Right in time to celebrate Women’s History Month we have two brand new picture book biographies of women pioneers in STEM. For Nonfiction Monday, let’s start with The Stuff Between the Stars: How Vera Rubin Discovered Most of the Universe by Sandra Nickel and illustrated by Aimée Sicuro. We liked this one so much, we’re offering a giveaway in the Rafflecopter window below.
About the Book:
Vera Rubin was an astronomer who discovered some cool and important “stuff”.
From a young age, she was captivated by stargazing.
As she got older, she began to investigate swirling clusters of stars, gases, and dust known as galaxies.
Public domain image of a galaxy from Wikimedia.
She studied where galaxies were found in space and how they moved relative to each other. When she saw the stars within galaxies move at different speeds than she thought they should, she demonstrated there was something in between the stars that we can’t see or detect, something pulling the stars. That “something” had been previously named dark matter and there is a lot of it!
In addition to revealing groundbreaking science, author Sandra Nickel also celebrates Vera Rubin’s passion for her work and how she kept going in spite of numerous obstacles, including others not understanding her work.
It is not easy to explain big concepts like galaxies and dark matter for young readers. Sandra Nickel has nailed it.
Aimée Sicuro’s illustrations are out of this world. They vacillate between concrete and abstract, contrasting how grounded Vera was even when her thoughts were in the galaxies. You can see what I mean in the page spread below.
If you are a regular reader, you know how we love back matter and this book does not disappoint. It includes an Author’s Note, which puts Vera’s discoveries in context, a Timeline of Vera Rubin’s Life, Notes about quotes used, and a Selected Bibliography for young scholars who want to delve more deeply.
The Stuff Between the Stars is sure to thrill budding astronomers. It would be perfect to accompany a trip to a planetarium, as well as for Women’s History Month discussions. Gaze into a copy today!
- NASA Space place as a fun Galaxy Pinwheel to print out and make, as well as more information about what a galaxy is and more about dark matter.
- Galaxy jar craft: Sandra Nickel describes the movement of stars in a galaxy as “like glitter caught in an invisible halo.” Check the internet for instructions for a galaxy jar craft that involves swirling glitter in a paint-filled bottle or jar. One example at Crafty Morning.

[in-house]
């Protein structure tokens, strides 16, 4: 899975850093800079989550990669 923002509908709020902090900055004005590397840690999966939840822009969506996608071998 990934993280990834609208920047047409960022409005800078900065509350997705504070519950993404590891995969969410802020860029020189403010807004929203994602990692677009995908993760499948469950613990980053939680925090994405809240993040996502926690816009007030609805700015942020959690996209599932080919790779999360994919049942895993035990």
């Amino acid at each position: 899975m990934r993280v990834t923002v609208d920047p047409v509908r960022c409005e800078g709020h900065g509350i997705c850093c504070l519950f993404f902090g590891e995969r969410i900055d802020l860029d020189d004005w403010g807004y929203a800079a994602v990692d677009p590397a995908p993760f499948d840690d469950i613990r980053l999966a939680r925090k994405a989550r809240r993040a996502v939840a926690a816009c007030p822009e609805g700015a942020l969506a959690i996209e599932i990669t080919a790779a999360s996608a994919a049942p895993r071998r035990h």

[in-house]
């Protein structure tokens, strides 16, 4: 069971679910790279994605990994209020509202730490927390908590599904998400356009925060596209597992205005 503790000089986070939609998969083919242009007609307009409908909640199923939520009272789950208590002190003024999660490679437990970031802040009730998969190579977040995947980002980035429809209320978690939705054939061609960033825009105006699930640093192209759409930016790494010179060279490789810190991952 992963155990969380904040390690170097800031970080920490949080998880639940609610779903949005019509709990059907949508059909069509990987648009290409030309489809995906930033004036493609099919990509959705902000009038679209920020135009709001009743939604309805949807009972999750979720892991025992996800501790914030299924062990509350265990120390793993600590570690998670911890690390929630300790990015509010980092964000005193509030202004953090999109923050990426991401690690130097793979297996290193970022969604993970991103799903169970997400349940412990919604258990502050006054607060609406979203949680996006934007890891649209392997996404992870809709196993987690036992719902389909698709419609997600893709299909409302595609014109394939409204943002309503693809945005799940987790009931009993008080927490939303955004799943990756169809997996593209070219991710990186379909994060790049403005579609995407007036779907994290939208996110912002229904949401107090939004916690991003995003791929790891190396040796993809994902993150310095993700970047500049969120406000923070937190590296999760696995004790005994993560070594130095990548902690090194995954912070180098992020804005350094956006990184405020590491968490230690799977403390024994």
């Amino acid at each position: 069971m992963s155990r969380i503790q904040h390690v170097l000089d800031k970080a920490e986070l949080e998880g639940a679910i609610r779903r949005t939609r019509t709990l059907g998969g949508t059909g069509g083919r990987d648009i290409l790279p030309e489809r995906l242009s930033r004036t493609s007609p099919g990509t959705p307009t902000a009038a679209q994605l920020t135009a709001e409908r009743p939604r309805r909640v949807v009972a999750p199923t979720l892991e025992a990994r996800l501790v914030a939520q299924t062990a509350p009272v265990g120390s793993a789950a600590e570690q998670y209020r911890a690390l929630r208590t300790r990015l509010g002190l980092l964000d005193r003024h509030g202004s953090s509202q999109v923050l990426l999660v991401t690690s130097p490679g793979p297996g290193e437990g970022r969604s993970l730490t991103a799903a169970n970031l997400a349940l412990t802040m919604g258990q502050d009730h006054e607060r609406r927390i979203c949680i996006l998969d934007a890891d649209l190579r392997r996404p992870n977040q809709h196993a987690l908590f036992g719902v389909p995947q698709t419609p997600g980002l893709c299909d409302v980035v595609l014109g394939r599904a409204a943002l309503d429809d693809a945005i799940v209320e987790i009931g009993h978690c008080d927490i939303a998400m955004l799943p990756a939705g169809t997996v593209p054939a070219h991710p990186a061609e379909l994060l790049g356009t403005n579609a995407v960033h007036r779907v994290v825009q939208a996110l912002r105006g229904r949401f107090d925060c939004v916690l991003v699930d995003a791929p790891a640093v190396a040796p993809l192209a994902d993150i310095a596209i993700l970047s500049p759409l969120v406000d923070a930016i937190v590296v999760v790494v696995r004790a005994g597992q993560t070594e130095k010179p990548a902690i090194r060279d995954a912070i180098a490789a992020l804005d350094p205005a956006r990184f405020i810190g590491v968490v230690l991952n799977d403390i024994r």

- Find more biographies of Women in STEM at Science Books for Kids.
About the Creators:
Sandra Nickel says that story ideas are everywhere; you just have to reach out and grab them. She holds an MFA in writing for children and young adults from Vermont College of Fine Arts. Her first book, Nacho’s Nachos: The Story Behind the World’s Favorite Snack, was a Golden Kite Award finalist. Sandra lives in Chexbres, Switzerland, where she blogs about children’s book writers and illustrators at whatwason.com. To learn more, visit Sandra’s website.
Aimée Sicuro is an illustrator, picture book maker, and surface pattern designer who received a BFA in Illustration from Columbus College of Art and Design. She lives in Brooklyn with her husband and young sons. Visit her website to learn more.
Reading age : 6 – 9 years
Publisher: Abrams Books for Young Readers (March 2, 2021)
ISBN-10 : 1419736264
One lucky winner will receive a copy of The Stuff Between the Stars courtesy of Abrams Books for Young Readers (U.S. addresses).
Disclosure: This book was provided by Blue Slip Media for review purposes. Also, I am an affiliate with Amazon so I can provide you with cover images and links to more information about books and products. As you probably are aware, if you click through the highlighted title link and purchase a product, I will receive a very small commission, at no extra cost to you. Any proceeds help defray the costs of hosting and maintaining this website.
Looking for more children’s nonfiction books? Try the Nonfiction Monday blog.
Roberta, thank you so much for this beautiful review of the Stuff Between the Stars and *shining the light* on Vera Rubin. She deserves all the attention she can get. P.S. I love your Bug Archive. You’re a magnificent macro photographer!
Sandra, You are so welcome.
P.S. I’ve been to Tun. Amazing you live there.